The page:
Answer: (Source: ISG) “According to the ISG, the following changes will be made to the Transaction Type Identifier field for Equities, effective 8/1/16.
- 1. Remove the values of C, D, J, K, I, Y, U and S
- 2. Add the value of R for Riskless Principal
- 3. Keep the values of A, P and Q
A Regulatory Notice is anticipated to be issued in the next few weeks (specific date unknown).”
Answer: (Source: FINRA - ISG) According to the ISG, the Branch Office field should be populated with the physical branch location of the registered representative.
Answer: According to the ISG, a trade in a foreign currency must be translated to USD.
FINRA FAQ 16: For trades executed in a foreign currency, what exchange rate should be used to translate the trade price into U.S. dollars? Is it acceptable to use the noon buying rate used by the Federal Reserve?
FINRA Answer 16: The use of the Federal Reserve noon buying rate is acceptable. The firm may use an alternative foreign exchange rate, as long as any such exchange rate used is applied consistently in all EBS reporting by the firm.
Answer: Yes. See FINRA FAQ 9 and FINRA FAQ10
FINRA FAQ 9: How should securities without U.S. symbols be handled? Are they out of scope for EBS requests?
FINRA Answer 9: Non-U.S. securities are not out of the scope of EBS requests. When the U.S. security is traded in a non-U.S. market, the ISG wants to see the U.S. symbol. When the U.S. security is an American Depository Receipt (ADR) or American Depository Share (ADS) and the ISG participant is also interested in the home country or “Ordinary” shares, the ISG participant will send two distinct EBS requests, one for the ADR or ADS, and one for the Ordinary shares. In this event, the firm should report the Ordinary symbol and the corresponding non-U.S. identification number.
FINRA FAQ 10: Since there is no OPRA ticker symbol for foreign options, does that mean they are out of scope?
FINRA A10: No, foreign ISG members could request information through the ISG. Therefore, foreign securities could be requested, and therefore EBS must be reported.
Answer: (Source: FIF Member) No, they are not reportable.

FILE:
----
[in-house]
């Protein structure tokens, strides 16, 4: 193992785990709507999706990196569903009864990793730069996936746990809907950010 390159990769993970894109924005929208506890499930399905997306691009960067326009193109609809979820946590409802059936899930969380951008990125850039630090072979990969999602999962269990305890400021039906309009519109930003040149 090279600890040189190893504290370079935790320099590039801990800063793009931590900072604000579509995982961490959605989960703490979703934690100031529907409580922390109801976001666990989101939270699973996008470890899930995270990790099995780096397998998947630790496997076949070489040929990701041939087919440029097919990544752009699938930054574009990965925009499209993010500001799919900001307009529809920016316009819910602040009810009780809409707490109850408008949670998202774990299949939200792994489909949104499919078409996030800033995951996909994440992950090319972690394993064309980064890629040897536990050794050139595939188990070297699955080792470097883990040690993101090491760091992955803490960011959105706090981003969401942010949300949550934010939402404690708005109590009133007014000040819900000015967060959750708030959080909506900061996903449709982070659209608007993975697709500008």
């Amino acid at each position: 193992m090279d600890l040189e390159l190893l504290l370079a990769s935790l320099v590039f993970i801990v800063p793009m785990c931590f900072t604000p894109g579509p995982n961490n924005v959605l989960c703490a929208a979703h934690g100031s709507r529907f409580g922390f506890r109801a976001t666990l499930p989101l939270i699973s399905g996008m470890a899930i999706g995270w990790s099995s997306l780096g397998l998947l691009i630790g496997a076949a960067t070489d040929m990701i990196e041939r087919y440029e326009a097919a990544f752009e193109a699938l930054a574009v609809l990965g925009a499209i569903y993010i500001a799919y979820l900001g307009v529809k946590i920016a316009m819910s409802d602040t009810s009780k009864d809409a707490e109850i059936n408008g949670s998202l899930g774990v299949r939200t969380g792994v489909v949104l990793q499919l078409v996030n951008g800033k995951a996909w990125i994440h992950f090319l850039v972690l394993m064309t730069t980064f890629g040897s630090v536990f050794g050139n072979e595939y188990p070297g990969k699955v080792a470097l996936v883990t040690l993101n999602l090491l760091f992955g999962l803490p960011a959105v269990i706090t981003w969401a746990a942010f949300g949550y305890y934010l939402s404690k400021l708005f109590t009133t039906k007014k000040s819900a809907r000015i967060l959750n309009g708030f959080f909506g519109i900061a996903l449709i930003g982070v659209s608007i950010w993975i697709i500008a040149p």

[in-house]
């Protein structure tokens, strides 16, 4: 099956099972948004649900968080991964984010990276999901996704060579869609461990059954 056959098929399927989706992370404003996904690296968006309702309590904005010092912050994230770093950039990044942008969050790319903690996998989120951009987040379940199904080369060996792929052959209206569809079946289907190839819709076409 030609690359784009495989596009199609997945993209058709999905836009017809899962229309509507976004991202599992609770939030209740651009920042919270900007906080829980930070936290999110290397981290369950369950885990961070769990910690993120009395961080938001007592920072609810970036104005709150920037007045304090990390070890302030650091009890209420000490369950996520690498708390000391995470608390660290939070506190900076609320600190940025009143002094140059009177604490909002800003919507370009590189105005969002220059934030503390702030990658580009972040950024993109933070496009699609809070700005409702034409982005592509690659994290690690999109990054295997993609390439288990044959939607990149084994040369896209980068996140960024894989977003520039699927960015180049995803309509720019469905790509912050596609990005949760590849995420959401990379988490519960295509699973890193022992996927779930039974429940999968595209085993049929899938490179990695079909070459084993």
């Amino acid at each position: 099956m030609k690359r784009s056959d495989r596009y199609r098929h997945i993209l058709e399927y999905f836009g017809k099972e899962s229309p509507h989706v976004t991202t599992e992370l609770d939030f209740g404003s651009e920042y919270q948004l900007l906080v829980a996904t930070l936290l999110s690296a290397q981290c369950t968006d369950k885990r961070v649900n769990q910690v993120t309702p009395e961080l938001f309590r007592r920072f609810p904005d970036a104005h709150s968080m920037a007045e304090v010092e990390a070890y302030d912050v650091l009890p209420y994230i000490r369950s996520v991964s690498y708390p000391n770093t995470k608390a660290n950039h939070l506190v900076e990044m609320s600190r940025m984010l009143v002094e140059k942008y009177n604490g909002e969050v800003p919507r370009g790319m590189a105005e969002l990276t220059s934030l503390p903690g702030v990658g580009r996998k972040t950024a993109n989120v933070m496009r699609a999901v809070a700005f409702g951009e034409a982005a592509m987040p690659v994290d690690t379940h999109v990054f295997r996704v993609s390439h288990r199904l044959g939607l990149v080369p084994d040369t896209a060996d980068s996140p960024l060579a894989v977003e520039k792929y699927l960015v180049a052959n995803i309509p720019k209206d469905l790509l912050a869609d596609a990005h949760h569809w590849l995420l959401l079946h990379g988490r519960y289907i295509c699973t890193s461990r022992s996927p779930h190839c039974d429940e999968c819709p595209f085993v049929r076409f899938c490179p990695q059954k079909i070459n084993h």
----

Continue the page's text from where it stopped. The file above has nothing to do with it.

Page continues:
Answer: (Source: FIF Member) Following is an example of how to populate the Prime Broker field on Electronic Blue Sheets.
Customer = Big Fund
Customer’s Prime Broker = PB Firm (1234)
Executing Firm = EX Firm (1111)
“EX Firm” (1111) executes a trade for “Big Fund”.
The contra party to the trade is “CP Firm” (9999).
Submitting Broker = “EX Firm” 1111
Opposing Broker = “CP Firm” 9999
Prime Broker = “PB Firm” 1234
ISG isn’t looking for the Contra Party’s Prime; it is the Customer’s Prime (if they aren’t primed with you) they are interested in. This has always been an “enter it if your system knows it” type of field.
The Executing Firm will also appear on Blue Sheets in the Primary Party Identifier (PPI) field.
The allocation question doesn’t seem to apply because by definition, the Prime would be doing subsequent allocations, and so the non-Prime firm (who would be the only one to submit Blue Sheets with “prime” populated) would have no view into subsequent allocations.
Answer: (Source: FINRA - ISG) If any of the transaction type codes are required when trade reporting a fixed income product, then it should also be reflected in their Blue Sheet reporting.
Answer: (Source: FIF Member) No, exercises and assignments are not Blue Sheet reportable. They are not trades; they are more akin to corporate actions.
Answer: (Source: FINRA - ISG) According to the ISG EBS Group, the firm should map the information and provide the actual Exchange Code value.
Answer: (Source: FIF Members)
Firm #1: We believe that the settlement ‘transaction’ is simply reflecting the movement of shares. It is not a true trade and therefore not reportable to Blue Sheets.
Firm #2: We report the primary transaction, but then would consider this a ‘clearing move’. It is booked as a sell, but it is really a delivery, and would not report it to Blue Sheets.